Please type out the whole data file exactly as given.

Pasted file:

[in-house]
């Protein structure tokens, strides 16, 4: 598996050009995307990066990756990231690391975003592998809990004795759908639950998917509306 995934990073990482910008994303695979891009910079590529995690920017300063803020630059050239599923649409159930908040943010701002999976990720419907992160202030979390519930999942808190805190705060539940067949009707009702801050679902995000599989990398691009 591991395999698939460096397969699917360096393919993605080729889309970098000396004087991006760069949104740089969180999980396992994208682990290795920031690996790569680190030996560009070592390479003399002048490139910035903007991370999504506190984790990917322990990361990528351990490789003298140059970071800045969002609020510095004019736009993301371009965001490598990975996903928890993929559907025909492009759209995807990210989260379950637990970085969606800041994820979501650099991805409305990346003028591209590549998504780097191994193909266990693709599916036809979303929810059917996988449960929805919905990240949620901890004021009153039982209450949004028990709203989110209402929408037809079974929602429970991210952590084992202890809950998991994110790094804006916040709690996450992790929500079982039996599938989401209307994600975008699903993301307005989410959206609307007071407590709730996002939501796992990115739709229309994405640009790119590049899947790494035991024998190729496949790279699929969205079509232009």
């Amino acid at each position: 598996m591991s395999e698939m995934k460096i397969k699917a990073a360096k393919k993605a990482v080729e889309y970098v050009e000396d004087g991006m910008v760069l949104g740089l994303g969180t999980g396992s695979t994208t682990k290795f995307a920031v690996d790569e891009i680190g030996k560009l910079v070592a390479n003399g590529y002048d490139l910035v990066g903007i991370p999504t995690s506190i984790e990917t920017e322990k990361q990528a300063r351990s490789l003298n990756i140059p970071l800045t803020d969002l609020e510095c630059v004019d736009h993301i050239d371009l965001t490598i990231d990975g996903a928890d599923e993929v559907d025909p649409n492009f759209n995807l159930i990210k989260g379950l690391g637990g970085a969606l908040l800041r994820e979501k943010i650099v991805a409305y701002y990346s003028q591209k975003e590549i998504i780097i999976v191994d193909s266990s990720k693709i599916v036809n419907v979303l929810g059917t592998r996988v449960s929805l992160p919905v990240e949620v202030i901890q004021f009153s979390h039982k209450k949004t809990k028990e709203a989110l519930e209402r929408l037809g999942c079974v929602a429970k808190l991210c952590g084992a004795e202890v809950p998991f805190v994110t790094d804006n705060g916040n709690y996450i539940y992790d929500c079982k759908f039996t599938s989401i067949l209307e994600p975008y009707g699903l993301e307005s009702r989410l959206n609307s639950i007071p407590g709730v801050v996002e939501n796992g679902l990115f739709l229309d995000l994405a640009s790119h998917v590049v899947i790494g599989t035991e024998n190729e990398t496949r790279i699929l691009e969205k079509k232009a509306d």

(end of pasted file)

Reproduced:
[in-house]
């Protein structure tokens, strides 16, 4: 598996050009995307990066990756990231690391975003592998809990004795759908639950998917509306 995934990073990482910008994303695979891009910079590529995690920017300063803020630059050239599923649409159930908040943010701002999976990720419907992160202030979390519930999942808190805190705060539940067949009707009702801050679902995000599989990398691009 591991395999698939460096397969699917360096393919993605080729889309970098000396004087991006760069949104740089969180999980396992994208682990290795920031690996790569680190030996560009070592390479003399002048490139910035903007991370999504506190984790990917322990990361990528351990490789003298140059970071800045969002609020510095004019736009993301371009965001490598990975996903928890993929559907025909492009759209995807990210989260379950637990970085969606800041994820979501650099991805409305990346003028591209590549998504780097191994193909266990693709599916036809979303929810059917996988449960929805919905990240949620901890004021009153039982209450949004028990709203989110209402929408037809079974929602429970991210952590084992202890809950998991994110790094804006916040709690996450992790929500079982039996599938989401209307994600975008699903993301307005989410959206609307007071407590709730996002939501796992990115739709229309994405640009790119590049899947790494035991024998190729496949790279699929969205079509232009």
């Amino acid at each position: 598996m591991s395999e698939m995934k460096i397969k699917a990073a360096k393919k993605a990482v080729e889309y970098v050009e000396d004087g991006m910008v760069l949104g740089l994303g969180t999980g396992s695979t994208t682990k290795f995307a920031v690996d790569e891009i680190g030996k560009l910079v070592a390479n003399g590529y002048d490139l910035v990066g903007i991370p999504t995690s506190i984790e990917t920017e322990k990361q990528a300063r351990s490789l003298n990756i140059p970071l800045t803020d969002l609020e510095c630059v004019d736009h993301i050239d371009l965001t490598i990231d990975g996903a928890d599923e993929v559907d025909p649409n492009f759209n995807l159930i990210k989260g379950l690391g637990g970085a969606l908040l800041r994820e979501k943010i650099v991805a409305y701002y990346s003028q591209k975003e590549i998504i780097i999976v191994d193909s266990s990720k693709i599916v036809n419907v979303l929810g059917t592998r996988v449960s929805l992160p919905v990240e949620v202030i901890q004021f009153s979390h039982k209450k949004t809990k028990e709203a989110l519930e209402r929408l037809g999942c079974v929602a429970k808190l991210c952590g084992a004795e202890v809950p998991f805190v994110t790094d804006n705060g916040n709690y996450i539940y992790d929500c079982k759908f039996t599938s989401i067949l209307e994600p975008y009707g699903l993301e307005s009702r989410l959206n609307s639950i007071p407590g709730v801050v996002e939501n796992g679902l990115f739709l229309d995000l994405a640009s790119h998917v590049v899947i790494g599989t035991e024998n190729e990398t496949r790279i699929l691009e969205k079509k232009a509306d």